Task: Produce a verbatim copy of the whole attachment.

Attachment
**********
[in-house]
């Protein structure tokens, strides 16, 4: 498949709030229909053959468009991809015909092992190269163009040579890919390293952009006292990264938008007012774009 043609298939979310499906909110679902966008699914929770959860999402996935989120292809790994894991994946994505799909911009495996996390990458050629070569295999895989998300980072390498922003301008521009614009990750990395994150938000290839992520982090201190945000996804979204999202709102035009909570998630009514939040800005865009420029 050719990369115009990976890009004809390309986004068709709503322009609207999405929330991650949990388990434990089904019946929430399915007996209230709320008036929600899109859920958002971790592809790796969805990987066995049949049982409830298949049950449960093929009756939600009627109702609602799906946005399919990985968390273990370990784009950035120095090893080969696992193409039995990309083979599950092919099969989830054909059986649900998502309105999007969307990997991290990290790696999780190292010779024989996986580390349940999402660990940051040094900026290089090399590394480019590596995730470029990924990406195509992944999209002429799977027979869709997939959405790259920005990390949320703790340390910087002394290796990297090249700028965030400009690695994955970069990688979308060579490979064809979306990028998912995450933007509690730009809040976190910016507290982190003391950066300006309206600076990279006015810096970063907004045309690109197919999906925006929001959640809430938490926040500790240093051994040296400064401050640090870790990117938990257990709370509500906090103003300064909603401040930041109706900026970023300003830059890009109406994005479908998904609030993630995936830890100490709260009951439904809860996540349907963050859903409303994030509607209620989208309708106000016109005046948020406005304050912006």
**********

[in-house]
């Protein structure tokens, strides 16, 4: 498949709030229909053959468009991809015909092992190269163009040579890919390293952009006292990264938008007012774009 043609298939979310499906909110679902966008699914929770959860999402996935989120292809790994894991994946994505799909911009495996996390990458050629070569295999895989998300980072390498922003301008521009614009990750990395994150938000290839992520982090201190945000996804979204999202709102035009909570998630009514939040800005865009420029 050719990369115009990976890009004809390309986004068709709503322009609207999405929330991650949990388990434990089904019946929430399915007996209230709320008036929600899109859920958002971790592809790796969805990987066995049949049982409830298949049950449960093929009756939600009627109702609602799906946005399919990985968390273990370990784009950035120095090893080969696992193409039995990309083979599950092919099969989830054909059986649900998502309105999007969307990997991290990290790696999780190292010779024989996986580390349940999402660990940051040094900026290089090399590394480019590596995730470029990924990406195509992944999209002429799977027979869709997939959405790259920005990390949320703790340390910087002394290796990297090249700028965030400009690695994955970069990688979308060579490979064809979306990028998912995450933007509690730009809040976190910016507290982190003391950066300006309206600076990279006015810096970063907004045309690109197919999906925006929001959640809430938490926040500790240093051994040296400064401050640090870790990117938990257990709370509500906090103003300064909603401040930041109706900026970023300003830059890009109406994005479908998904609030993630995936830890100490709260009951439904809860996540349907963050859903409303994030509607209620989208309708106000016109005046948020406005304050912006």